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I work as part of a large team working on iOS legacy code with a target iOS environment of 4.3 and later. I have seen other developers check in classes that descend from NSObject but do not have a dealloc method. I have also seen UIViewController descendants that do not include viewDidUnload methods. When I ask about this code the usual response is "Don't worry, ARC takes care of that now."

I understand that viewDidUnload is called when iOS experiences low memory conditions, with a goal of freeing up memory by releasing objects that can be recreated by calling viewDidLoad, and that dealloc is called when the retain count of an object hits zero. For UIViewController objects and descendants this can mean that 'viewDidUnload' may or may not be called before dealloc.

So here's my question: Are dealloc and viewDidUnload methods still required when using ARC on iOS versions prior to iOS 6?

If the answer is "Yes!" then I will need good reasons and/or documentation to carry the argument.

Looking forward to your responses. (With thanks to Tommy for helping me tighten up my question.)

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2 Answers 2

up vote 13 down vote accepted

viewDidUnload is deprecated. So regardless of ARC you not only don't need one but shouldn't use one. The stated justification is that views aren't purged on low memory warnings any more (presumably because they now contribute too little to the total to be worth the responsiveness hit); I wouldn't be surprised if part of the justification were that a lot of people assumed they could release all resources created in viewDidLoad within viewDidUnload and that alone would prevent leaks. That isn't true because viewDidUnload is called only if the view is unloaded because of a low memory warning. It isn't called in the normal lifecycle.

Under ARC's new rules:

You may implement a dealloc method if you need to manage resources other than releasing instance variables. You do not have to (indeed you cannot) release instance variables

EDIT: to comment on 4.3+ specifically...

ARC won't implement a version of viewDidUnload for you. The point of the viewDidLoad/viewDidUnload cycle was that if you retain any part of the view hierarchy for any reason then you'll cause that not to be released automatically upon a low memory warning, but doing so won't buy you any benefit because as soon as the view is next loaded whatever you retained will be replaced with a new copy. So if you have strong IBOutlets to views that are within the hierarchy underneath self.view anyway then ideally you'd nil them out during viewDidUnload. Even if you have weak references that's a good place to prevent yourself from carrying forward any dangling pointers.

As of iOS 5 you can have self-zeroing weak references so using those and not implementing viewDidUnload would be the way to go if you were supporting 5+. For 4.3 if you use strong references and omit viewDidUnload you may end up preventing as thorough a response to a low memory warning as Apple would like but you won't leak memory. If you use weak references then you'll need to be a bit careful about not referencing any of those objects at times when you might not have a view (ie, any time you're not on display but the view has previously loaded — setters on the controller that also adjust a view but which are affected by another are a classic example; like say if you were updating a field by key-value observing).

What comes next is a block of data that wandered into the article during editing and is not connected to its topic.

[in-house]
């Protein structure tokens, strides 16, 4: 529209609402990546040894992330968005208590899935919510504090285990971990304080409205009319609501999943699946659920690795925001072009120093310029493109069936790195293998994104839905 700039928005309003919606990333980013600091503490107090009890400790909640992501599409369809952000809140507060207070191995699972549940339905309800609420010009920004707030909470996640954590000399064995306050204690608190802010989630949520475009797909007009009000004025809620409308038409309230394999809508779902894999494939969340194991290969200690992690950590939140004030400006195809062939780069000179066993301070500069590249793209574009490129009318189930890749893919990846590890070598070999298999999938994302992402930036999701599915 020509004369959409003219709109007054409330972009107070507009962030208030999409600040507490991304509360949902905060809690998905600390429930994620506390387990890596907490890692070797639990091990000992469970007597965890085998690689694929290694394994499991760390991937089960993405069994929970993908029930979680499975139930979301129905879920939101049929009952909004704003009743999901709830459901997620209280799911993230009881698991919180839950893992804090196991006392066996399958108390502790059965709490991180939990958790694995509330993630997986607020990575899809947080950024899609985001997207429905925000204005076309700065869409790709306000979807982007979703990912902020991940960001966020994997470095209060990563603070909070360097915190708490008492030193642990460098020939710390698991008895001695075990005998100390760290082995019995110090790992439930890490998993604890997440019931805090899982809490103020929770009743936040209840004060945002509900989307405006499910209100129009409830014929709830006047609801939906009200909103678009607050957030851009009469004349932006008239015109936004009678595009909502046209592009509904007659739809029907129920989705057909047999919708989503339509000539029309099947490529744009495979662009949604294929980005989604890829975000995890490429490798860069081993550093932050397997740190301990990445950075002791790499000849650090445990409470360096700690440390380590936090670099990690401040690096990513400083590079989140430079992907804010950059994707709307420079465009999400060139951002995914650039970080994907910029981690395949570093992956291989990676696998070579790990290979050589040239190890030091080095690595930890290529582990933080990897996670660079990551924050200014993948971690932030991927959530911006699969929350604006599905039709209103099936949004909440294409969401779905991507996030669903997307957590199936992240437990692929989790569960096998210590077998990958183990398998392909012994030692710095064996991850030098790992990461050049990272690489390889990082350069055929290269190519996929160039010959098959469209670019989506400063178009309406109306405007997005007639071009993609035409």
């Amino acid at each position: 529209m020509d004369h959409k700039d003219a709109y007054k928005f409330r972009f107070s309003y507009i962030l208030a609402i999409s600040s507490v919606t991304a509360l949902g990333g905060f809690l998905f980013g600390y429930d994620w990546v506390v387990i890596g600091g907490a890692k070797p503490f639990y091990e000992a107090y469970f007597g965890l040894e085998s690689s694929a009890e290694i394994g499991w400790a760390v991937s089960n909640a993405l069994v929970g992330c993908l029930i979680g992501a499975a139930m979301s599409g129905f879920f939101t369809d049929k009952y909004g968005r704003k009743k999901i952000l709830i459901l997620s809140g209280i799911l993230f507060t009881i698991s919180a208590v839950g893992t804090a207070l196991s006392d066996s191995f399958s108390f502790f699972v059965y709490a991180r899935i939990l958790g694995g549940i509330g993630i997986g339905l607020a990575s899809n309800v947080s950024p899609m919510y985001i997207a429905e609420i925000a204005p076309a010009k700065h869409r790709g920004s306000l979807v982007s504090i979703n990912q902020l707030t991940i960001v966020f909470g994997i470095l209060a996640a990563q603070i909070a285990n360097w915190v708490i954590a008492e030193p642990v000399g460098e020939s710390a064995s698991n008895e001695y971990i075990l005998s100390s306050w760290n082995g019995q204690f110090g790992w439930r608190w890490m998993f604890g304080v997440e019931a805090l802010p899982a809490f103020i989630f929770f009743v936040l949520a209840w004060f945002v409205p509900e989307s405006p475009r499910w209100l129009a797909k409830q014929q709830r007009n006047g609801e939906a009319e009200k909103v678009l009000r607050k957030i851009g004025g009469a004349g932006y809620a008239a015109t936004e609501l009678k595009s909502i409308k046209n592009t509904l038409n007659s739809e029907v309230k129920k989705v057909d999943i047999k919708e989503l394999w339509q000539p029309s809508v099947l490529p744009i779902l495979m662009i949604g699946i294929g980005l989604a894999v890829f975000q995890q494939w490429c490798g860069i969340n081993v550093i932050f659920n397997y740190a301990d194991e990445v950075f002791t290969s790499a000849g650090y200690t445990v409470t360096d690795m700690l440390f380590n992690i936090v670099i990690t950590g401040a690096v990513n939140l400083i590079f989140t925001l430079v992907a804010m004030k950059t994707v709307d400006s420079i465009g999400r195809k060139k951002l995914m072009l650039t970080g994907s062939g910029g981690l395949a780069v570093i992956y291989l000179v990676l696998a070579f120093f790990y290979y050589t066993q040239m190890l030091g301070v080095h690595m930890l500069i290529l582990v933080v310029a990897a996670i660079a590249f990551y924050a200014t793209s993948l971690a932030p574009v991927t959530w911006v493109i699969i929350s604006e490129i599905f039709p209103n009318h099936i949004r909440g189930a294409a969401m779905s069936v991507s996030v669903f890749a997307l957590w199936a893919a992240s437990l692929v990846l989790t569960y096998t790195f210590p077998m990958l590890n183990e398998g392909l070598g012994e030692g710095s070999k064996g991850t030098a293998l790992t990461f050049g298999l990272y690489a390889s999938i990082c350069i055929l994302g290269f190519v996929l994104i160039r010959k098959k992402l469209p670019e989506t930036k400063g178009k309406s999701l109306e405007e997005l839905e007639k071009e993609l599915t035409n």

You can use the simulator's 'Simulate Memory Warning' to test and debug that stuff to an extent.

The dealloc that ARC provides will be the same regardless of iOS version. However it'll cover only Objective-C objects. When they say you can't release instance variables they mean it in the very literal sense of send the release message to them. Supposing you have Core Foundation objects or have performed pure C memory allocation then you'll want to implement a dealloc that disposes of all of those.

Obviously Instruments and the Leaks tool are the ways to test and debug that area; be careful any time memory is leaked to check whether the type of object that created that memory is also being leaked. The immediate object can be fine but its allocations will appear on the leaked list if it didn't dealloc because somebody else leaked it.

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Sorry, @Tommy, I wasn't clear enough in my question about target iOS version. Will update the question based on your answer. :) –  tychoD Sep 27 '12 at 22:07
    
Thank you, that did answer my question. :D –  tychoD Sep 28 '12 at 3:35
    
do I have to nil all my @properties in the dealloc() ? –  Van Du Tran Mar 12 '14 at 19:06
    
You shouldn't nil properties with dot syntax in dealloc ever — what if a subclass has code for setProperty:? Then you'll call that after the class has deallocated. But, no, no need to worry about nilling them by any route. It's all dealt with for you. The only thing possibly to worry about is nilling any reference to you from other classes that use old assign references rather than weak, so that they don't have a dangling pointer. –  Tommy Mar 12 '14 at 19:39

viewDidUnload is now deprecated and is no longer called by the system (as of iOS 6). It was never quite as useful as Apple hoped, and was more trouble than it was worth. This has nothing to do with ARC.

dealloc is often not required under ARC, but still is necessary in situations where you need non-ARC resource management. For example, if you need to use free(), or otherwise release a resource. It is also a good place to remove yourself as an observer or delegate. But many classes now do not require dealloc.

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